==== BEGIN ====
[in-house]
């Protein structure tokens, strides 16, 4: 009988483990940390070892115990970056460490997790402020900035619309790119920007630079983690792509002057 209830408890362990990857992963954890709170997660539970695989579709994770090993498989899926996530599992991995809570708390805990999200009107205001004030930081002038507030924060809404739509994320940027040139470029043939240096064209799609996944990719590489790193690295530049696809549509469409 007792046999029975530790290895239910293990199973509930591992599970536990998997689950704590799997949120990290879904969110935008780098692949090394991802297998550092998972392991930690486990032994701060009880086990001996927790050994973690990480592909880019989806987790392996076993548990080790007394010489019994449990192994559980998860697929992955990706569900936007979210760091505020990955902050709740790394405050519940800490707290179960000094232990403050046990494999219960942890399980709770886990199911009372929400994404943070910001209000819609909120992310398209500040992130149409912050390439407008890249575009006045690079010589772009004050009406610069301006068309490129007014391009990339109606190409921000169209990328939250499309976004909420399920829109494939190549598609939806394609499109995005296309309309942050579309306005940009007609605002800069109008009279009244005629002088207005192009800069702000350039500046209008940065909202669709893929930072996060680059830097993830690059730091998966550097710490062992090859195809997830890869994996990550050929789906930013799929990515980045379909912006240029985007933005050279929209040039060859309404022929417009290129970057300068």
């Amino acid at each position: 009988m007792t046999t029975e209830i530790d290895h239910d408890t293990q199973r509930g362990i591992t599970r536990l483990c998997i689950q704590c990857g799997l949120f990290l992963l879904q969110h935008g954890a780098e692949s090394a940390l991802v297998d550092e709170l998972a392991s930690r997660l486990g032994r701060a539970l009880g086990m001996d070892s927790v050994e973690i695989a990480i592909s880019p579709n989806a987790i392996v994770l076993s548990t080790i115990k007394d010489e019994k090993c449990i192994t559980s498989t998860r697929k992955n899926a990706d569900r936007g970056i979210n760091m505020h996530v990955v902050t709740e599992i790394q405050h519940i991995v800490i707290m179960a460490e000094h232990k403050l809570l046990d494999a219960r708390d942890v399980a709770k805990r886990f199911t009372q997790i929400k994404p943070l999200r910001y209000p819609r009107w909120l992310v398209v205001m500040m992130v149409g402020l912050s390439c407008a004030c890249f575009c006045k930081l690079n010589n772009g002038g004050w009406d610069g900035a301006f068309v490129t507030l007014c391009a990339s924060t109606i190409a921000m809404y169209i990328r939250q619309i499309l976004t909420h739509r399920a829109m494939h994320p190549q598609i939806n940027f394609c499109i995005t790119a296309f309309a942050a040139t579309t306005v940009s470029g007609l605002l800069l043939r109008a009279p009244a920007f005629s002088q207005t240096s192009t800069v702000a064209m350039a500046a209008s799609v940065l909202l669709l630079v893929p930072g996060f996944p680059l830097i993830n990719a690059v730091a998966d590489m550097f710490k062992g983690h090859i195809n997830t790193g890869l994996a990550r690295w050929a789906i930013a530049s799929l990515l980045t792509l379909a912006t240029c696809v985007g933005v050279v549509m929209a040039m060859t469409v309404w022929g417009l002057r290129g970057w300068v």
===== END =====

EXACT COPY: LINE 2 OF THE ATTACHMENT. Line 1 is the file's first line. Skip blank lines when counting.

């Protein structure tokens, strides 16, 4: 009988483990940390070892115990970056460490997790402020900035619309790119920007630079983690792509002057 209830408890362990990857992963954890709170997660539970695989579709994770090993498989899926996530599992991995809570708390805990999200009107205001004030930081002038507030924060809404739509994320940027040139470029043939240096064209799609996944990719590489790193690295530049696809549509469409 007792046999029975530790290895239910293990199973509930591992599970536990998997689950704590799997949120990290879904969110935008780098692949090394991802297998550092998972392991930690486990032994701060009880086990001996927790050994973690990480592909880019989806987790392996076993548990080790007394010489019994449990192994559980998860697929992955990706569900936007979210760091505020990955902050709740790394405050519940800490707290179960000094232990403050046990494999219960942890399980709770886990199911009372929400994404943070910001209000819609909120992310398209500040992130149409912050390439407008890249575009006045690079010589772009004050009406610069301006068309490129007014391009990339109606190409921000169209990328939250499309976004909420399920829109494939190549598609939806394609499109995005296309309309942050579309306005940009007609605002800069109008009279009244005629002088207005192009800069702000350039500046209008940065909202669709893929930072996060680059830097993830690059730091998966550097710490062992090859195809997830890869994996990550050929789906930013799929990515980045379909912006240029985007933005050279929209040039060859309404022929417009290129970057300068």